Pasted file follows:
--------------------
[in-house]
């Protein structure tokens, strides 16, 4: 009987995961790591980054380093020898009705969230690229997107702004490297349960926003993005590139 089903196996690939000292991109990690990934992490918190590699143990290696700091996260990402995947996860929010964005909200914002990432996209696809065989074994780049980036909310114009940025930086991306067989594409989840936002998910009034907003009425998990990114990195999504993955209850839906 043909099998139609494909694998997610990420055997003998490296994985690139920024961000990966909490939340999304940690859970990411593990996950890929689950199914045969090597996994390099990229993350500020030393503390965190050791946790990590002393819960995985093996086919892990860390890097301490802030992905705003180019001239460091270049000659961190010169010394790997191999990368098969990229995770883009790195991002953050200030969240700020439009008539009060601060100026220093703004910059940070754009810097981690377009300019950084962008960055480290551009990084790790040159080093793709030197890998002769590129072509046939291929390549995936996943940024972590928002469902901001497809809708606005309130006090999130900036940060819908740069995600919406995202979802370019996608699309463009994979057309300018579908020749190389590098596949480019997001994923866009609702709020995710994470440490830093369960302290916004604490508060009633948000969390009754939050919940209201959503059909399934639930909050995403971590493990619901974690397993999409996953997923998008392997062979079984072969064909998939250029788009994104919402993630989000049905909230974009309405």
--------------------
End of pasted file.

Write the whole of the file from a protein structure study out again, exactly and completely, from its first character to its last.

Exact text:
[in-house]
């Protein structure tokens, strides 16, 4: 009987995961790591980054380093020898009705969230690229997107702004490297349960926003993005590139 089903196996690939000292991109990690990934992490918190590699143990290696700091996260990402995947996860929010964005909200914002990432996209696809065989074994780049980036909310114009940025930086991306067989594409989840936002998910009034907003009425998990990114990195999504993955209850839906 043909099998139609494909694998997610990420055997003998490296994985690139920024961000990966909490939340999304940690859970990411593990996950890929689950199914045969090597996994390099990229993350500020030393503390965190050791946790990590002393819960995985093996086919892990860390890097301490802030992905705003180019001239460091270049000659961190010169010394790997191999990368098969990229995770883009790195991002953050200030969240700020439009008539009060601060100026220093703004910059940070754009810097981690377009300019950084962008960055480290551009990084790790040159080093793709030197890998002769590129072509046939291929390549995936996943940024972590928002469902901001497809809708606005309130006090999130900036940060819908740069995600919406995202979802370019996608699309463009994979057309300018579908020749190389590098596949480019997001994923866009609702709020995710994470440490830093369960302290916004604490508060009633948000969390009754939050919940209201959503059909399934639930909050995403971590493990619901974690397993999409996953997923998008392997062979079984072969064909998939250029788009994104919402993630989000049905909230974009309405």